“Elements of a national funeral” but an absent Russian president, a public ceremony amid public indifference and hostility. The funeral of Mikhail Gorbachev, the last leader of the Soviet Union, will take place in Moscow this Saturday, but many contradictions must be accommodated.
The funeral of Mikhail Gorbachev, the last leader of the Soviet Union, will take place in Moscow on Saturday, with President Vladimir Putin not attending in a sign of his controversial legacy in Russia. A great political figure of the 20th century, Gorbachev died Tuesday evening at the age of 91 after a “long and serious illness,” according to the hospital where he was treated.
He made history by ending the Cold War in 1991 when he defied the disappearance of the Soviet empire and tried to save it with democratic and economic reforms.
Burial with wife
Gorbachev, admired in the West as a man of peace, is seen by many in Russia as the cause of Moscow’s geopolitical downfall and the political, economic and moral crises that followed the collapse of the Soviet Union. A sign of this discontent, no national day of mourning was declared, even though there was a “national funeral” at Mikhail Gorbachev’s burial, notably a “guard of honor”, the Kremlin underlined. And amid heightened tensions between Russia and the West over the Ukraine conflict, no foreign leader has announced a trip to attend the funeral in Moscow.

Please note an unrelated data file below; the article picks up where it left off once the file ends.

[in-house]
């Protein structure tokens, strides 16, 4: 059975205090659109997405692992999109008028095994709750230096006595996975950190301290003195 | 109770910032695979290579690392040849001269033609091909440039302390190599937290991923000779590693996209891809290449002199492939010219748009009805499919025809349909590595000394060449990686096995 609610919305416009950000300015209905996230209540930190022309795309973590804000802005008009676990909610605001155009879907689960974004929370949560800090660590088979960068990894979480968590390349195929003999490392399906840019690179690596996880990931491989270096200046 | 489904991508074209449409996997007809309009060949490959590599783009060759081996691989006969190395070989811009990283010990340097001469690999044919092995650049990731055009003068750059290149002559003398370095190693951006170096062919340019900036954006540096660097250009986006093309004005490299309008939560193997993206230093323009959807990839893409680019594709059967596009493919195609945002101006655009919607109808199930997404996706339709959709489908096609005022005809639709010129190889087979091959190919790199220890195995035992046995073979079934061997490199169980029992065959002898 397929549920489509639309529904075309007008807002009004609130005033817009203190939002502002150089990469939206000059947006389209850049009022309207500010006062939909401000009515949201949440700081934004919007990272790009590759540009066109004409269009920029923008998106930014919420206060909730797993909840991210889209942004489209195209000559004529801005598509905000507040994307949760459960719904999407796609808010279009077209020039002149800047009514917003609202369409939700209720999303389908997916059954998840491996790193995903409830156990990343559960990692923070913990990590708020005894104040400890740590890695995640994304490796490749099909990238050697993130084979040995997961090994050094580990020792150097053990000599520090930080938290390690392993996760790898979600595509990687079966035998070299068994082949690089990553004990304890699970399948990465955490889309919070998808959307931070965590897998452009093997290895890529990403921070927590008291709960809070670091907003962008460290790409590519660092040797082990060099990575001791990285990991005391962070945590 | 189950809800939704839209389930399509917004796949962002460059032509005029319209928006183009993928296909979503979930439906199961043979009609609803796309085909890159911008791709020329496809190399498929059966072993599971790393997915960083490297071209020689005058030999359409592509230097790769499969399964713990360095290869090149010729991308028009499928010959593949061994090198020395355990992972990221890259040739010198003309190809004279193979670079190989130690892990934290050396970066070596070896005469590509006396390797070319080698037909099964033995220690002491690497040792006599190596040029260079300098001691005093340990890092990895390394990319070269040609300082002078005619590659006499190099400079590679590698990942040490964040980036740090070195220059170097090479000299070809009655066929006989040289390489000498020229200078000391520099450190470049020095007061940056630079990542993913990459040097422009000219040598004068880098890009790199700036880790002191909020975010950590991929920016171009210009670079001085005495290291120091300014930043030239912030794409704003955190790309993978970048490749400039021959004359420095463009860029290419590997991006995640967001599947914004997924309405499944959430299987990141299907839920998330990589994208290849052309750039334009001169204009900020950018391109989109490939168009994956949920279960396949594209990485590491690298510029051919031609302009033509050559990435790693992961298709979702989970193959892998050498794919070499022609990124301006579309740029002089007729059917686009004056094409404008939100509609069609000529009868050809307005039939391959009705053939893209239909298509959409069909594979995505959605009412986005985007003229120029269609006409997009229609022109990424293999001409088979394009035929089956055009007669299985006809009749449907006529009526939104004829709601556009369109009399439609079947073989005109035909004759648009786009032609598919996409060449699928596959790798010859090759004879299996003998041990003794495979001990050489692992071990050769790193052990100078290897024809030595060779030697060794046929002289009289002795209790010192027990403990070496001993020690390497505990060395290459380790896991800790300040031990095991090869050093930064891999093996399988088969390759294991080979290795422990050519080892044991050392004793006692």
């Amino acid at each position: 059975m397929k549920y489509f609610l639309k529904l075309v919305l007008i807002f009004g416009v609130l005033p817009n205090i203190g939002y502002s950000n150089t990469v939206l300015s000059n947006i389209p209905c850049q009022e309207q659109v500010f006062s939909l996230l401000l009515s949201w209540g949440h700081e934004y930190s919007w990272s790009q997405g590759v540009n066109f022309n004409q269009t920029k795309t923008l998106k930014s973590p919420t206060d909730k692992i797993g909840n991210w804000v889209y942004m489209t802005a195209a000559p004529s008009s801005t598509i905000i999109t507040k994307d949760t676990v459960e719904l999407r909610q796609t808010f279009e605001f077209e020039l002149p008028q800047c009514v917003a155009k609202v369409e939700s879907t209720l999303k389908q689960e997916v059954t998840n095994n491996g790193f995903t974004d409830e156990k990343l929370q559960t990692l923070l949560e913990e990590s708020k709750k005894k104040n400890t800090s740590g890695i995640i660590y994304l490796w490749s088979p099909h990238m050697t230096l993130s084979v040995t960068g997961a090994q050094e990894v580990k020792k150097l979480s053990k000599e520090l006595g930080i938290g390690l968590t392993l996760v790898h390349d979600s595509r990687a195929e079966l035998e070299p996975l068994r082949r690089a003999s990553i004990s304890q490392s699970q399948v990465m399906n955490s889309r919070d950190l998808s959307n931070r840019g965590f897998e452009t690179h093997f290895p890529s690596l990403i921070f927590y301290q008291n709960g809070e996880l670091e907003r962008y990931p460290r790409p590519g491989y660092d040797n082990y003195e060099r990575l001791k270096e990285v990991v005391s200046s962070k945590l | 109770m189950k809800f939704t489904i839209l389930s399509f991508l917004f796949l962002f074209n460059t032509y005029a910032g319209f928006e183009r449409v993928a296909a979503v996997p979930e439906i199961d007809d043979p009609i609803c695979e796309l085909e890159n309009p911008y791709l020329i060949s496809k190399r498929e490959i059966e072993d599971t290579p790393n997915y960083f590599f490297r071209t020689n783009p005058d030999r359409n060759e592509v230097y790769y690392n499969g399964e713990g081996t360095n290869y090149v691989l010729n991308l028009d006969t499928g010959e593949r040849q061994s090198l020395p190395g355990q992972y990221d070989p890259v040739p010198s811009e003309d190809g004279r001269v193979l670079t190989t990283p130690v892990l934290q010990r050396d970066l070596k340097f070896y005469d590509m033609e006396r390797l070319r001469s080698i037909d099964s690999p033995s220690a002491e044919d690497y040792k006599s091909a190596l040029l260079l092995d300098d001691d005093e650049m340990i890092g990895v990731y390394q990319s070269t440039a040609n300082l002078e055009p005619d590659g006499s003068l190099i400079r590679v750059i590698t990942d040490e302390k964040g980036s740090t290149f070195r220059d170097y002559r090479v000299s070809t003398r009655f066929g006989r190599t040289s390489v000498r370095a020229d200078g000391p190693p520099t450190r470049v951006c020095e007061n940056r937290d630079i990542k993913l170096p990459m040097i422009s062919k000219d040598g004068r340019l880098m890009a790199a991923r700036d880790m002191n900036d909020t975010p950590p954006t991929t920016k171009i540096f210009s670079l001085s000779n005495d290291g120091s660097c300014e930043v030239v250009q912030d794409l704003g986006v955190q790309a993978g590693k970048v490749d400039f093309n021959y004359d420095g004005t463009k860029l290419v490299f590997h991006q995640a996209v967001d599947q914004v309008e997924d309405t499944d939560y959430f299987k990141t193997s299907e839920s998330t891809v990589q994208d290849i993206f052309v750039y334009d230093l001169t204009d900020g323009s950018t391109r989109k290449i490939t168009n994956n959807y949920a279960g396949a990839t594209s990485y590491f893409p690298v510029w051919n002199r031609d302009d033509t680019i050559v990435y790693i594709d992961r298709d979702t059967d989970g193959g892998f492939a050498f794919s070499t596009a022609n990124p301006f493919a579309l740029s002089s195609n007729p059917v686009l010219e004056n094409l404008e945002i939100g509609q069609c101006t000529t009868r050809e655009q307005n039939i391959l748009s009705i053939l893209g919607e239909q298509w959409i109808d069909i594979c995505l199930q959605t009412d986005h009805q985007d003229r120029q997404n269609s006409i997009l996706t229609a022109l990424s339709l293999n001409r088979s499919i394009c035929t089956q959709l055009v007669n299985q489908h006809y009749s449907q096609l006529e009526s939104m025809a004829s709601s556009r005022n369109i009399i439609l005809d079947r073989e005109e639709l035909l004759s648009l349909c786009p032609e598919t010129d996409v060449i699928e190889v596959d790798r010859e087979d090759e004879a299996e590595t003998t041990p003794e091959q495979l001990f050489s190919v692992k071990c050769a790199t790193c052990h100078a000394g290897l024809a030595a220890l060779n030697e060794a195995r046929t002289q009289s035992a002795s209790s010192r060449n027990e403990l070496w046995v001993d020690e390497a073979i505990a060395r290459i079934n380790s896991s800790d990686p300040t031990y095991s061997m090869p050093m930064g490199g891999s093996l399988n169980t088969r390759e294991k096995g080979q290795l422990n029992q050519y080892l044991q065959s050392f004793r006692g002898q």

The funeral will begin with a farewell ceremony at the House of Trade Unions, a landmark in the Russian capital where the remains of many communist figures such as Joseph Stalin were laid to rest in 1953. The ceremony was scheduled to begin at 9 p.m. Morning local time, the Gorbachev Foundation announced that it will open to the public. The former Soviet leader will later be buried at the Novodevichy Cemetery, next to his wife Raisa Gorbatseva, who died in 1999 and was very close to him.
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